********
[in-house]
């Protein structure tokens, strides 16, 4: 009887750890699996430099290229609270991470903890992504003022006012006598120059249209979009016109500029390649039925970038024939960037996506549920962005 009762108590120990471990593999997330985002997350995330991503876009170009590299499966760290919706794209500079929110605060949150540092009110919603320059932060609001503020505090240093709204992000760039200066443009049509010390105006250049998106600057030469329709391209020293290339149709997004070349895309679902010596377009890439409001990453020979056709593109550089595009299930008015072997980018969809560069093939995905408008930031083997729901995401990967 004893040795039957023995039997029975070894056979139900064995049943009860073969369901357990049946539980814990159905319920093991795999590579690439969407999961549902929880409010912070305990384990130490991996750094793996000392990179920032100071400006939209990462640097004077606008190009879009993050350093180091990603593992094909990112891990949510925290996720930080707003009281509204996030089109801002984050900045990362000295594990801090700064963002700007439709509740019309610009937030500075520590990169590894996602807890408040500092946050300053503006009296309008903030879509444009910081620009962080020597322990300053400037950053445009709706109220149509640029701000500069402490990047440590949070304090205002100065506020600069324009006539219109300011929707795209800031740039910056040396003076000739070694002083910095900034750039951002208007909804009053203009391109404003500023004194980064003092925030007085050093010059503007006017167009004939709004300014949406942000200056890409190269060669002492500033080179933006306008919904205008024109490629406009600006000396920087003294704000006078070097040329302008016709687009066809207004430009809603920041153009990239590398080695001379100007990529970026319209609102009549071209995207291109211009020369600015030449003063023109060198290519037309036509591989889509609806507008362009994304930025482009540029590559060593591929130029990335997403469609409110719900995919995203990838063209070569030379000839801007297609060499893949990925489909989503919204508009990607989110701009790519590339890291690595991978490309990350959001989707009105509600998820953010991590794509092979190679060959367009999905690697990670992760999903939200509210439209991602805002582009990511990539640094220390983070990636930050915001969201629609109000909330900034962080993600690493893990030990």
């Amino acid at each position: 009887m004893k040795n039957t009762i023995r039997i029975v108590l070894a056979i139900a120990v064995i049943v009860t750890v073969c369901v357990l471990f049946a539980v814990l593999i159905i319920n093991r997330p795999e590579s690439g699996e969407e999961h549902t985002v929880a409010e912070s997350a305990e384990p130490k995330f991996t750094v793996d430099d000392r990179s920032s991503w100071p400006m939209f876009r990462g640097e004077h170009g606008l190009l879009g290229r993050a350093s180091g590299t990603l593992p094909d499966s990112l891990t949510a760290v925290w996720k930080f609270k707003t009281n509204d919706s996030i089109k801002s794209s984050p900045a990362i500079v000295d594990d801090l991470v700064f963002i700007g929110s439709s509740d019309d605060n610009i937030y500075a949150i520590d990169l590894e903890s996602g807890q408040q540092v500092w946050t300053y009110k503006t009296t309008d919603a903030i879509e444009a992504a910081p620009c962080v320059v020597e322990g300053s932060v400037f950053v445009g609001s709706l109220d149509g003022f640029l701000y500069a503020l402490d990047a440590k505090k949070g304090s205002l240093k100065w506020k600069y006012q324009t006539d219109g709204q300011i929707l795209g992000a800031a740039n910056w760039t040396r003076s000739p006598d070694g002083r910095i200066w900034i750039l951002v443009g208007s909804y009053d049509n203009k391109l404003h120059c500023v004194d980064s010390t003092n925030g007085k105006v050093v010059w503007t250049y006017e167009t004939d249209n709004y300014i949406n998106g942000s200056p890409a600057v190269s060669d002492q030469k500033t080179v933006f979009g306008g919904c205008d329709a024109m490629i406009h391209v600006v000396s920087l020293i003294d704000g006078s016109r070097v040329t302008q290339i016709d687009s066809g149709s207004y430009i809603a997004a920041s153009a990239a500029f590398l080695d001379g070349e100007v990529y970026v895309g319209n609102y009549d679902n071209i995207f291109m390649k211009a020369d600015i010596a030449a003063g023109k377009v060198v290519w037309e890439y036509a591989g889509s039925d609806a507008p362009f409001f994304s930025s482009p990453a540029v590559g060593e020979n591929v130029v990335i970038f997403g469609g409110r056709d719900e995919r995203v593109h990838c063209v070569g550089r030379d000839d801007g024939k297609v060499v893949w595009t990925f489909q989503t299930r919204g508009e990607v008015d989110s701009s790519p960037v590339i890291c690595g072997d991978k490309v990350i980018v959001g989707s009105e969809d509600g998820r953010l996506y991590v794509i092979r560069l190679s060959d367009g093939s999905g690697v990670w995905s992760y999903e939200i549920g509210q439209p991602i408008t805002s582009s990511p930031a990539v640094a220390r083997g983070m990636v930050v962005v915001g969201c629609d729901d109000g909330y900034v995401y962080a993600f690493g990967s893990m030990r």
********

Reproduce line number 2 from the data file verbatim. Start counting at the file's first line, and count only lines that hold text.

């Protein structure tokens, strides 16, 4: 009887750890699996430099290229609270991470903890992504003022006012006598120059249209979009016109500029390649039925970038024939960037996506549920962005 009762108590120990471990593999997330985002997350995330991503876009170009590299499966760290919706794209500079929110605060949150540092009110919603320059932060609001503020505090240093709204992000760039200066443009049509010390105006250049998106600057030469329709391209020293290339149709997004070349895309679902010596377009890439409001990453020979056709593109550089595009299930008015072997980018969809560069093939995905408008930031083997729901995401990967 004893040795039957023995039997029975070894056979139900064995049943009860073969369901357990049946539980814990159905319920093991795999590579690439969407999961549902929880409010912070305990384990130490991996750094793996000392990179920032100071400006939209990462640097004077606008190009879009993050350093180091990603593992094909990112891990949510925290996720930080707003009281509204996030089109801002984050900045990362000295594990801090700064963002700007439709509740019309610009937030500075520590990169590894996602807890408040500092946050300053503006009296309008903030879509444009910081620009962080020597322990300053400037950053445009709706109220149509640029701000500069402490990047440590949070304090205002100065506020600069324009006539219109300011929707795209800031740039910056040396003076000739070694002083910095900034750039951002208007909804009053203009391109404003500023004194980064003092925030007085050093010059503007006017167009004939709004300014949406942000200056890409190269060669002492500033080179933006306008919904205008024109490629406009600006000396920087003294704000006078070097040329302008016709687009066809207004430009809603920041153009990239590398080695001379100007990529970026319209609102009549071209995207291109211009020369600015030449003063023109060198290519037309036509591989889509609806507008362009994304930025482009540029590559060593591929130029990335997403469609409110719900995919995203990838063209070569030379000839801007297609060499893949990925489909989503919204508009990607989110701009790519590339890291690595991978490309990350959001989707009105509600998820953010991590794509092979190679060959367009999905690697990670992760999903939200509210439209991602805002582009990511990539640094220390983070990636930050915001969201629609109000909330900034962080993600690493893990030990």